Theater can be more than fun!
14 September 2016
The Civil Peace Service (CPS) partner organization Khmer Community Development (KCD) runs a program that makes use of theater as a tool to transform conflict between interethnic groups in a commune inhabited by Khmer and ethnic Vietnamese in Kandal province. Applying the methodological approach of Forum Theater, which developed out of Augusto Boal’s Theater of the Oppressed, KCD particularly invites the young generation to develop their own ideas on how to find peaceful solutions to problems that arise on a day-to-day basis in an ethnically mixed commune.
On 28 August 2016, KCD conducted a Forum Theater session in Khnar Tang Yu Village. When Khmer actors with painted faces got on the improvised stage to mime a brawl between young Khmer and Vietnamese men – acting non-verbally in order to overcome language barriers – they were greeted by the giggles and laughter of up to 40 children of the ethnic Vietnamese community aged 10 to 14. But KCD junior staff, mostly originating from ethnically mixed families in the same commune, were well-prepared to catch the attention of the youngsters and draw them to the issue at hand: What would you do to change the course of the story? The children suggested that the bar owner and the police should intervene, and then they watched the actors improvise the scene with a new, non-violent outcome. One boy called for ethnic groups to live together harmoniously. The serious expression on his face seemed to indicate that he had given the issue quite some thought already.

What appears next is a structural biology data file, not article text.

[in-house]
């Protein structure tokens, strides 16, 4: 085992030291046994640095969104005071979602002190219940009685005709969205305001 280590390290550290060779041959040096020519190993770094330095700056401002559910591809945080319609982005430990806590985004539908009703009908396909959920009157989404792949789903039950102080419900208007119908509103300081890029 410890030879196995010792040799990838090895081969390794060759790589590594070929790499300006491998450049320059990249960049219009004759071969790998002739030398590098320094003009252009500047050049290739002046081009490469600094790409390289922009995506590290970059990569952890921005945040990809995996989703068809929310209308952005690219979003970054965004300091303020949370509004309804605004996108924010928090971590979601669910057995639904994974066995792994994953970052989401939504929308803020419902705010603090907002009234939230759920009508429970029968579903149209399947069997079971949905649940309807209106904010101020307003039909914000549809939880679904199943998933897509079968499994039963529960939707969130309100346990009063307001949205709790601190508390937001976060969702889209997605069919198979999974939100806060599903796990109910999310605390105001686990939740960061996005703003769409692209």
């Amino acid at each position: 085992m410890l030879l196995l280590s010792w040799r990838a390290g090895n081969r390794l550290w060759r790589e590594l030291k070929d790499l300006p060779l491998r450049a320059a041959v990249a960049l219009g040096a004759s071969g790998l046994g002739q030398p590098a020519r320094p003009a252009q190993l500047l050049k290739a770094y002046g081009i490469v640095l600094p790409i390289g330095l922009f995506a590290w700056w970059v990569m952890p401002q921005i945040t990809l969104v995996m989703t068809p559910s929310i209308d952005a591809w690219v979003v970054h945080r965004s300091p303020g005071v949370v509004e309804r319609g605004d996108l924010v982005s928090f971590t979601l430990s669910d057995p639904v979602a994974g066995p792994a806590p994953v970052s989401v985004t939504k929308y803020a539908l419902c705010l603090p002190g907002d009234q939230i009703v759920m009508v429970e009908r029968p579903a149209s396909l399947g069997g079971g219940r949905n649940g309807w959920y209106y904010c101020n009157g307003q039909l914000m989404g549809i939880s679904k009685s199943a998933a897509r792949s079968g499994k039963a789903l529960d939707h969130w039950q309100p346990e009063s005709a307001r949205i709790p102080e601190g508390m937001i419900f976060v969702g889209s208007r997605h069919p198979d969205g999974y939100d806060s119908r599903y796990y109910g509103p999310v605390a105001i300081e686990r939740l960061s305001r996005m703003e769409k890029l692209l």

Then it was the turn of the children to think of their own experiences of conflicts between communities. Some of the children came to the stage and played Vietnamese characters having a conflict with Khmer authorities. Again the children discussed possible solutions and came up with ideas how to solve the problem in a peaceful and legal way.
By actively engaging the audience, Forum Theater is a creative approach to playfully encourage reflection on alternative outcomes to well-known problems and then trying them out in a protected environment.
Since 2014, the CPS has been supporting a number of local organizations that work on the integration of ethnic Vietnamese who have lived in Cambodia for several generations. Many were expelled by the Khmer Rouge in 1975 and experience social and economic exclusion since their return during the 1980s. The CPS program contributes to comprehensive peace-building in Cambodia which needs to include marginalized groups and minorities, and promotes their access to development opportunities, community empowerment and conflict transformation.
For further information see www.kcd-ngo.org